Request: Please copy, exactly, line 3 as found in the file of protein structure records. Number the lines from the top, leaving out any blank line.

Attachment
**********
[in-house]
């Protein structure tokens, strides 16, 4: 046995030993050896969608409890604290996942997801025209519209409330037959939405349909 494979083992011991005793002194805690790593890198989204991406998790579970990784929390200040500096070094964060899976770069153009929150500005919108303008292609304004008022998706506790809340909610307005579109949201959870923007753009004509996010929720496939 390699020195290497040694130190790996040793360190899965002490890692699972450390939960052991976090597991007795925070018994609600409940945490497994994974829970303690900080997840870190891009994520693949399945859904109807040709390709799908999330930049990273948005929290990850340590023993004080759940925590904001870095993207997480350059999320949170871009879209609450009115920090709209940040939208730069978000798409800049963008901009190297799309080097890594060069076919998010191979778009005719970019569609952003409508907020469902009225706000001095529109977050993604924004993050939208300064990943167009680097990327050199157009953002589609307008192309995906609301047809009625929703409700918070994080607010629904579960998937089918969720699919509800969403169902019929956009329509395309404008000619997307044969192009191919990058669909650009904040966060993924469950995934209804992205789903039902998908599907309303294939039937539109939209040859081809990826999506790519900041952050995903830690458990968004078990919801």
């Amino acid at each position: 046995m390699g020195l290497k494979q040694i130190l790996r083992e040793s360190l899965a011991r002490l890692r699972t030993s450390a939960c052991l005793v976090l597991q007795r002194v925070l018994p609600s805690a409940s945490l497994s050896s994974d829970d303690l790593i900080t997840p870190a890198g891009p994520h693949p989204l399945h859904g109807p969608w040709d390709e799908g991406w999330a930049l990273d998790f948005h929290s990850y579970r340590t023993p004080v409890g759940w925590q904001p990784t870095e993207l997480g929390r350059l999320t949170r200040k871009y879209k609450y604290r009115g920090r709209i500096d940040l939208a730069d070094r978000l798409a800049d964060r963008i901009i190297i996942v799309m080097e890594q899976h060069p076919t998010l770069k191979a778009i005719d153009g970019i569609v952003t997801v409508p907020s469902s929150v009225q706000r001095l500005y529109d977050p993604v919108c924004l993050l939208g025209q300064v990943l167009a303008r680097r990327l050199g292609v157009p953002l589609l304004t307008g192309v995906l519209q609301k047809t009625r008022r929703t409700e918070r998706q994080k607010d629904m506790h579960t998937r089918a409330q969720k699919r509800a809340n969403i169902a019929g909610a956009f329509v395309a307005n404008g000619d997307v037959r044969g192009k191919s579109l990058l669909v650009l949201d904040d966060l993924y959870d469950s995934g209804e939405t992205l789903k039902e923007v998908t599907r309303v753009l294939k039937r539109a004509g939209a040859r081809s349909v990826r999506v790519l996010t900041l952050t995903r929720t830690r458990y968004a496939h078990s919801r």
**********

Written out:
């Amino acid at each position: 046995m390699g020195l290497k494979q040694i130190l790996r083992e040793s360190l899965a011991r002490l890692r699972t030993s450390a939960c052991l005793v976090l597991q007795r002194v925070l018994p609600s805690a409940s945490l497994s050896s994974d829970d303690l790593i900080t997840p870190a890198g891009p994520h693949p989204l399945h859904g109807p969608w040709d390709e799908g991406w999330a930049l990273d998790f948005h929290s990850y579970r340590t023993p004080v409890g759940w925590q904001p990784t870095e993207l997480g929390r350059l999320t949170r200040k871009y879209k609450y604290r009115g920090r709209i500096d940040l939208a730069d070094r978000l798409a800049d964060r963008i901009i190297i996942v799309m080097e890594q899976h060069p076919t998010l770069k191979a778009i005719d153009g970019i569609v952003t997801v409508p907020s469902s929150v009225q706000r001095l500005y529109d977050p993604v919108c924004l993050l939208g025209q300064v990943l167009a303008r680097r990327l050199g292609v157009p953002l589609l304004t307008g192309v995906l519209q609301k047809t009625r008022r929703t409700e918070r998706q994080k607010d629904m506790h579960t998937r089918a409330q969720k699919r509800a809340n969403i169902a019929g909610a956009f329509v395309a307005n404008g000619d997307v037959r044969g192009k191919s579109l990058l669909v650009l949201d904040d966060l993924y959870d469950s995934g209804e939405t992205l789903k039902e923007v998908t599907r309303v753009l294939k039937r539109a004509g939209a040859r081809s349909v990826r999506v790519l996010t900041l952050t995903r929720t830690r458990y968004a496939h078990s919801r």